Gay Talese’s highly detailed accounting of his daily routine — what he reads, how he works — is fascinating.
"We’ve often thought First Nations and indigenous students — if they don’t see themselves reflected.. how engaged they can be with the educational system?" The Huffington Post reports that a school board in southern Ontario is making a native-focused literature course mandatory after learning that those books "were more interesting and engaging to students than the classics." The class curriculum includes As Long as the River Flows by James Bartleman, Green Grass, Running Water and Medicine River by Thomas King, the 7 Generations graphic novel series by David Alexander Robertson, and Indian Horse by Richard Wagamese. (Story via Book Riot.)
How can science fiction writers invent aliens and entire planets but not include multifaceted characters of color in their fiction? At The Atlantic, Noah Berlatsky discusses the genre's equality problem and analyzes how race is viewed in everything from The Left Hand of Darkness to Do Androids Dream of Electric Sheep. "When that future unthinkingly reproduces current inequities, it seems like both a missed opportunity and a failure of imagination."
A German cow named Yvonne escaped her impending trip to a slaughterhouse and soon became a national icon. In the wake of public outcry, officials have called off the search for her. Elsewhere, Lydia Davis is probably regretting that this story broke after she published her bovine chapbook The Cows.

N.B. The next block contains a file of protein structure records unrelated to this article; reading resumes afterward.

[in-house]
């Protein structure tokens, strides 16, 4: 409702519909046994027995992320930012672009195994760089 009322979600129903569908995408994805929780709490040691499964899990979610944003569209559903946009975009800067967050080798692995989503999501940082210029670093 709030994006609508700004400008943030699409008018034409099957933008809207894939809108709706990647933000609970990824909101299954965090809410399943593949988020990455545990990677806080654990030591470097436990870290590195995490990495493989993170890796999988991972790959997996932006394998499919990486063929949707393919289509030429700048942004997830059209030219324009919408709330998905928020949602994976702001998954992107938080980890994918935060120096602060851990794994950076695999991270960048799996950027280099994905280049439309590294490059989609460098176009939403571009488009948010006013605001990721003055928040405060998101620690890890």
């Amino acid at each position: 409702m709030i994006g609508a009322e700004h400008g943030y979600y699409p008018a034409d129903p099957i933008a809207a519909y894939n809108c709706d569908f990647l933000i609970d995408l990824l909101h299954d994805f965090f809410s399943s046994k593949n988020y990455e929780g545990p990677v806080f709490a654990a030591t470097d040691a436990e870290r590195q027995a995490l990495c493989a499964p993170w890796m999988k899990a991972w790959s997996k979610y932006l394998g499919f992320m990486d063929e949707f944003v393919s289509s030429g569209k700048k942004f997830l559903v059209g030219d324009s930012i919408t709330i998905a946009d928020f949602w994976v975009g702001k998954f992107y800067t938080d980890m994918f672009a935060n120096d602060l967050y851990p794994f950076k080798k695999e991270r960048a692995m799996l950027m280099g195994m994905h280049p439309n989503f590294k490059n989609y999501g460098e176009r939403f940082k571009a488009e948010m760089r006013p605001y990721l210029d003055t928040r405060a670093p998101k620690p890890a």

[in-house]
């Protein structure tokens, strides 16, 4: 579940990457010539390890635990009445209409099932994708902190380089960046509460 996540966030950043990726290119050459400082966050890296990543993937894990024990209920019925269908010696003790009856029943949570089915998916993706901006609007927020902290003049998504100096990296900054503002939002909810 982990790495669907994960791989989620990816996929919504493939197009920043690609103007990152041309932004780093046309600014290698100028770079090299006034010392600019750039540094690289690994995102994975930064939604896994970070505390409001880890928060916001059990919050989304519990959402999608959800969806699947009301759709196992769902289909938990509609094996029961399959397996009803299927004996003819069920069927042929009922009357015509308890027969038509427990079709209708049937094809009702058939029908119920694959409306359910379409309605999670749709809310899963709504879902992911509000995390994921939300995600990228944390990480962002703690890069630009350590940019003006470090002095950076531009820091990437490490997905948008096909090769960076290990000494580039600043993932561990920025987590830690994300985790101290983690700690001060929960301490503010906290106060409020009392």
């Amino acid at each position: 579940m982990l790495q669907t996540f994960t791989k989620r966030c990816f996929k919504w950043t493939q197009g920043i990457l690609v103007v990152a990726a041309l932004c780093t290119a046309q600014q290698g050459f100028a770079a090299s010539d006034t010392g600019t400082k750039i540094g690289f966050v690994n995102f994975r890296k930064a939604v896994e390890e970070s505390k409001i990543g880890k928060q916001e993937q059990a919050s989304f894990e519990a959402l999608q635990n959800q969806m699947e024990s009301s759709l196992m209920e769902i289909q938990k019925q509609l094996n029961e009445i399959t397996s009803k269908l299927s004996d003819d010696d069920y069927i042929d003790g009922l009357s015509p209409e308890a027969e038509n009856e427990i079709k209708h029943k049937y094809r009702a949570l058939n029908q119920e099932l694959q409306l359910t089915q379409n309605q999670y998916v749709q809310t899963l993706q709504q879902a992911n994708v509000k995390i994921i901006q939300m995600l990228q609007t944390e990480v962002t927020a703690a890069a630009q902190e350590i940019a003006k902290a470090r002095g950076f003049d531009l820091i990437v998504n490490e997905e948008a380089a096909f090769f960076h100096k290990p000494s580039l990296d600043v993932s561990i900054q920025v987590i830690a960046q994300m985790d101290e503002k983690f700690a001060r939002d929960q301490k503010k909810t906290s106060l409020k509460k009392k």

"When I was younger, I finished everything. I was a total martyr. Now ... I’m getting older. We have a finite amount of time on this earth. If something really doesn’t speak to you, and there’s not a ride-or-die reason to read it all the way through, then it’s time to give up." Ten questions for Lisa Lucas, the new(ish) director of the National Book Foundation.
It’s the kind of niggling question that drives a writer mad: is it best to edit a piece after you finish a draft, or is it better to edit while you write? At Electric Lit, Lincoln Michel argues for the latter, on the grounds that it lets writers fix endemic problems before it’s too late. You could also read Lincoln’s 2010 Millions review of the movie Avatar.